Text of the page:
Weinstein’s not alone. The British HIV Association, the British Association for Sexual Health and HIV, and French doctor Alain Lafeuillade, the chairman of the International Symposium on HIV and Emerging Infectious Diseases, have all come out against the use of Truvada as a PrEP.
Weinstein says he doubts that a healthy person would choose to take a daily drug and still use condoms, adding, “You’d really have to be paranoid about your pants falling down to wear both a belt and suspenders.
“I just cannot understand why you’d take a heavy-duty drug like this if you were wearing condoms,” he says, worrying that the safe-sex culture developed in the ’90s could be impacted by the widespread use of Truvada.
Sterman agrees. “If we say, ‘Just use Truvada,’ are we kind of condoning unsafe sex? I think that’s risky. We need to recognize the importance of making adult decisions and making those decisions in a clearheaded manner, in terms of not being on drugs and alcohol when you make them.”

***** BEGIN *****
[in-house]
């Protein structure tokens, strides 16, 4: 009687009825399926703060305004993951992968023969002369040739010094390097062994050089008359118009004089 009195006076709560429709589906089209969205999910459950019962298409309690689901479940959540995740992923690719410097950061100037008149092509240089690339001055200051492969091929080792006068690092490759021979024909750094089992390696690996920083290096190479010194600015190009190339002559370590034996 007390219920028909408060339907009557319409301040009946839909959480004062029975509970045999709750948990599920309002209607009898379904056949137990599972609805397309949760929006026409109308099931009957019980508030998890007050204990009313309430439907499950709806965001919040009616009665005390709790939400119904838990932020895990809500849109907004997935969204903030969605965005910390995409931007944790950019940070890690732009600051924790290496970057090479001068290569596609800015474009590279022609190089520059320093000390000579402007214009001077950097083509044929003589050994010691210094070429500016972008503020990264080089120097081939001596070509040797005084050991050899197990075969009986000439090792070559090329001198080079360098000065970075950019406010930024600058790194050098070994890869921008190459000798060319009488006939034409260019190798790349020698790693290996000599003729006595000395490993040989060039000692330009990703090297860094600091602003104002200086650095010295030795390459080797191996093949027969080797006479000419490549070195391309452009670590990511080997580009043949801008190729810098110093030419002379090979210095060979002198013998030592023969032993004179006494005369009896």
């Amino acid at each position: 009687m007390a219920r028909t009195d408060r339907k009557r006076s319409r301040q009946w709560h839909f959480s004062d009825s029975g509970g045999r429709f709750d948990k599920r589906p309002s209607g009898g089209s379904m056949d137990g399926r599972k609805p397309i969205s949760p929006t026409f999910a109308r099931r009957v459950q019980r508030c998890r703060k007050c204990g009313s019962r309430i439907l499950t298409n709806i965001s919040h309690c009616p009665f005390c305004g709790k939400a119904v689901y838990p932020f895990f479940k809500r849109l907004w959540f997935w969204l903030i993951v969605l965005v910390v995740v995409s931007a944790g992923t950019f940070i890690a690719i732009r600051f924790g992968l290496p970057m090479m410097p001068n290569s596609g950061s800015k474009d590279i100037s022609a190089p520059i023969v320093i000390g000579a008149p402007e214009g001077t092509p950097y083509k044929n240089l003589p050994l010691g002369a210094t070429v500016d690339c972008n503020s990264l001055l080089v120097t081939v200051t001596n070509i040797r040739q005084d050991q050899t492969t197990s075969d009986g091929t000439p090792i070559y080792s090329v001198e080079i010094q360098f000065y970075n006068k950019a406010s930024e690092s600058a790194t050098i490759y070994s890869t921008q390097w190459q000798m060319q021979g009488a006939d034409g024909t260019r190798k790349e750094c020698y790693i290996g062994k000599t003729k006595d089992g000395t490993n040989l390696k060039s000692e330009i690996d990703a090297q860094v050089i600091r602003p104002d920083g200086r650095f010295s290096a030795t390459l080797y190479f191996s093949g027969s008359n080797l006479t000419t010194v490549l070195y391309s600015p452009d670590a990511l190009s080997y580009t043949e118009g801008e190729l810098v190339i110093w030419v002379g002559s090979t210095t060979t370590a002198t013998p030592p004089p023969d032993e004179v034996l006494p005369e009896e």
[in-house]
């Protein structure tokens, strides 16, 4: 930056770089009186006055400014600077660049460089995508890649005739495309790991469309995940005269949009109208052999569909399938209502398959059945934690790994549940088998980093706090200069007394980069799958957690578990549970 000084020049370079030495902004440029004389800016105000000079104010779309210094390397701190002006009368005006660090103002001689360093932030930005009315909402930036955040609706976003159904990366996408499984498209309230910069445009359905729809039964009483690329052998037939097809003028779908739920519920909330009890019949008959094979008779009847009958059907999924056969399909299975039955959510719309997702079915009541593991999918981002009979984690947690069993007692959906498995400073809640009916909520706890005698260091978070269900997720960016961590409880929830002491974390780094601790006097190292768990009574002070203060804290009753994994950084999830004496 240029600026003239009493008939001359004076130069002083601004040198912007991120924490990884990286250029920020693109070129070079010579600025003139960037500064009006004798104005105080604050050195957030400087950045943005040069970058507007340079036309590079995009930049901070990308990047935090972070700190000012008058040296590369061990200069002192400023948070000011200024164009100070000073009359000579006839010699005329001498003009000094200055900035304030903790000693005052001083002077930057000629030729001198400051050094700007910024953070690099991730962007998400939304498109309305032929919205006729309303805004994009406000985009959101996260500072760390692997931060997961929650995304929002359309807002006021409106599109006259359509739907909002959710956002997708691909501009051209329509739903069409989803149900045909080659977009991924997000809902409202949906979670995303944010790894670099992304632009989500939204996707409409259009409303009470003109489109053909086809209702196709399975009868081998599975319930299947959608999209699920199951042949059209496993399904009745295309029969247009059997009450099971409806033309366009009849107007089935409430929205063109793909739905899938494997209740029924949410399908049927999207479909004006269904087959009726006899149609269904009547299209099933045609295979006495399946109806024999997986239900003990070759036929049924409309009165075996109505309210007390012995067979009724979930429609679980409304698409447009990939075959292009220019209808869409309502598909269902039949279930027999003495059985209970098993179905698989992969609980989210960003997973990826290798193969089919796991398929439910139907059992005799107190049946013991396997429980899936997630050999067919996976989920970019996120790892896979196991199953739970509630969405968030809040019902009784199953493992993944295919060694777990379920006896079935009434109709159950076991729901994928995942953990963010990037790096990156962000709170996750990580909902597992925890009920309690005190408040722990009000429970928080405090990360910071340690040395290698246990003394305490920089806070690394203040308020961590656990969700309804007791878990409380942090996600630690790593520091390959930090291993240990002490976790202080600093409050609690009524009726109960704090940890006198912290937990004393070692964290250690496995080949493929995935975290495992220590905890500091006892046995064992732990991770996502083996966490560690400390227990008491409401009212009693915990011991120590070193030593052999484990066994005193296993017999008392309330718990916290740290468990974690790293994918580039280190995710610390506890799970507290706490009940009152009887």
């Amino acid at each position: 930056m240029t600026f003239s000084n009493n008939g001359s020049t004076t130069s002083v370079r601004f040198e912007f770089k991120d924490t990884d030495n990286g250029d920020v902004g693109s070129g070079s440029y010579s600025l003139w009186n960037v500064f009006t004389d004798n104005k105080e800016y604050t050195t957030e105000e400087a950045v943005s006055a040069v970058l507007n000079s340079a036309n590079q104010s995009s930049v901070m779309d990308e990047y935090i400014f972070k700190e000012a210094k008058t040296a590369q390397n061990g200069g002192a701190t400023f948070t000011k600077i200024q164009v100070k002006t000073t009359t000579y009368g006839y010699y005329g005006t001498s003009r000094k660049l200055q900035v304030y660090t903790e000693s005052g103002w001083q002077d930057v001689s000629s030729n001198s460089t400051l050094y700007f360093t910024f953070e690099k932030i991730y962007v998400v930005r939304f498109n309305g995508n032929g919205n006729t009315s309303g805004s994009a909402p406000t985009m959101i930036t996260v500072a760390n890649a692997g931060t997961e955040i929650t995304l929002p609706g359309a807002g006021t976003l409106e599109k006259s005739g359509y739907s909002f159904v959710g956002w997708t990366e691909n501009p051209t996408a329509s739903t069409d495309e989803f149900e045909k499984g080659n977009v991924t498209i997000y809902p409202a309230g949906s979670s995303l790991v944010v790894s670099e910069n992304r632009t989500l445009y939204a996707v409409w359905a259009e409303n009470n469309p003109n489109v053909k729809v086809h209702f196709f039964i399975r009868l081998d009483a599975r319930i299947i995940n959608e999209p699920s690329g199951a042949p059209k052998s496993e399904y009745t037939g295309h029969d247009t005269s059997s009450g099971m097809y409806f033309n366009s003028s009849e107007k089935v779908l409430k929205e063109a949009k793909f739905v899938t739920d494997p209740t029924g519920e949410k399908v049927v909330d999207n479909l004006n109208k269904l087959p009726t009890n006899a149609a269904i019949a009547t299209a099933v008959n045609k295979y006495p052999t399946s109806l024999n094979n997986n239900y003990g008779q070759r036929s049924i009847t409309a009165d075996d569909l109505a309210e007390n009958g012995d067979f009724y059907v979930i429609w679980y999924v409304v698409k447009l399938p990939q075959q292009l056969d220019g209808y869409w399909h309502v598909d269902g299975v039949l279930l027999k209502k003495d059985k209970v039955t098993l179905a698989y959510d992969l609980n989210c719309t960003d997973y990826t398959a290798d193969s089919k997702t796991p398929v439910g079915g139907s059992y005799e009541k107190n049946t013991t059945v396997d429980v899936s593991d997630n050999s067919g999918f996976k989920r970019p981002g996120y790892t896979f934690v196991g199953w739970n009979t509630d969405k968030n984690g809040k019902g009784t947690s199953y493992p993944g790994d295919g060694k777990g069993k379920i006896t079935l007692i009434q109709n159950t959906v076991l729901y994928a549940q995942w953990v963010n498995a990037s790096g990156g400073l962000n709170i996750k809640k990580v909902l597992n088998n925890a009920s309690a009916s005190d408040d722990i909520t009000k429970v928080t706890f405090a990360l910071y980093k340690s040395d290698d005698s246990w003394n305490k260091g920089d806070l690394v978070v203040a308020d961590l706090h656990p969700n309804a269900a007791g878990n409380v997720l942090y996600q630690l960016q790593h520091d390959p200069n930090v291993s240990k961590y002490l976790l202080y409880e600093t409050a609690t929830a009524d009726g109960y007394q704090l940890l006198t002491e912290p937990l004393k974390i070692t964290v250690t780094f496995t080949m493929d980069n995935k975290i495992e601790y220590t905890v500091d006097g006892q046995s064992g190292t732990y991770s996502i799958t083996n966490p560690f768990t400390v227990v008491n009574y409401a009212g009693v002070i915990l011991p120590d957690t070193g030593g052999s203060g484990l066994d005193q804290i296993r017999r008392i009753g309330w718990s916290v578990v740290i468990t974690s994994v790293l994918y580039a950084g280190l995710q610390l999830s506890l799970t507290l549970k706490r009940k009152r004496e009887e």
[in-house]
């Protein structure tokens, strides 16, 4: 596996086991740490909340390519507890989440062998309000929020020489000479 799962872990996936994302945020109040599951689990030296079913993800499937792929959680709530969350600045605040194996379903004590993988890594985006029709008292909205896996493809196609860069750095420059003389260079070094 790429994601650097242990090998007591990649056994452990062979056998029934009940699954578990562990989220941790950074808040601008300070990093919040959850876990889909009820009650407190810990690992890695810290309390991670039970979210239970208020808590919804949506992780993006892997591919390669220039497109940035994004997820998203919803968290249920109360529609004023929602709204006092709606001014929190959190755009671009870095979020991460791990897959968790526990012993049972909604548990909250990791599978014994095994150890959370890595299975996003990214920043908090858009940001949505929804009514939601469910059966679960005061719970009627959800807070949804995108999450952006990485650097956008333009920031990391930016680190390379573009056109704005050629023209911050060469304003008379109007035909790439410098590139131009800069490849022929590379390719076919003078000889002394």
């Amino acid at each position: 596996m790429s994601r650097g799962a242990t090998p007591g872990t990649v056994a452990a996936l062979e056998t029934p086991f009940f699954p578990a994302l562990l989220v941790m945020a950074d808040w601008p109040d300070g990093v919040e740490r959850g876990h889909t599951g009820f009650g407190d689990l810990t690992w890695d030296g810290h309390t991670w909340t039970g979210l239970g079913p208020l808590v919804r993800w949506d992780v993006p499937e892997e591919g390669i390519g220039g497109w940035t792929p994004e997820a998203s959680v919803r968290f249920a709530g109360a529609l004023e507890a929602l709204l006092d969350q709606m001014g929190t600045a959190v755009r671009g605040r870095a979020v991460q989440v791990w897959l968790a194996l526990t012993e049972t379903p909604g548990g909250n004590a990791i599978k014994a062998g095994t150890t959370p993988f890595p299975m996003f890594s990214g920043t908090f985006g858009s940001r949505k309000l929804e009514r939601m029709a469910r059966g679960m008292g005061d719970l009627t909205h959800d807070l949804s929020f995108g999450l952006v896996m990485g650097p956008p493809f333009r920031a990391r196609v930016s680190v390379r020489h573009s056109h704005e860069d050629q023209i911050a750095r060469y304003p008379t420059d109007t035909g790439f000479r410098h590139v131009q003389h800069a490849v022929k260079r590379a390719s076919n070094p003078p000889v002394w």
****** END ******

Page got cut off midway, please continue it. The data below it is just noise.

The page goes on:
Sterman also insists PrEP should not be seen as the first line of defense against the global pandemic. It’s only one weapon in an arsenal, all of which are needed to create a generation free of HIV/AIDS.
Weinstein says the two conventional methods of fighting the epidemic—condoms, which have a 95 percent rate of effectiveness when used properly, and treating HIV-positive individuals with anti-HIV drugs, which has a 96 percent rate of effectiveness—are the best ways to fight the epidemic. He worries PrEP could cause infection rates to go up, drug resistance to increase and the health of otherwise healthy men to be impacted negatively.
“If the first standard is to do no harm, [PrEP] could do a great deal of harm,” Weinstein says. “There are serious side effects, which are necessary if the person is HIV positive. But if you’re talking about giving this to healthy young men, it can cause kidney damage and bone loss, etc.”
The Truvada website lists diarrhea, nausea, headache, fatigue, kidney decline and failure and inflammation of the pancreas as potential side effects of taking the daily drug.
Sterman says she hasn’t seen many side effects firsthand. “My patients really don’t complain about much,” she says. “This drug is pretty clean in terms of side effects.”
She did say, though, that if she had a patient with pre-existing kidney problems, she’d take extra steps to regularly test kidney function, given the potential damage the drugs can cause.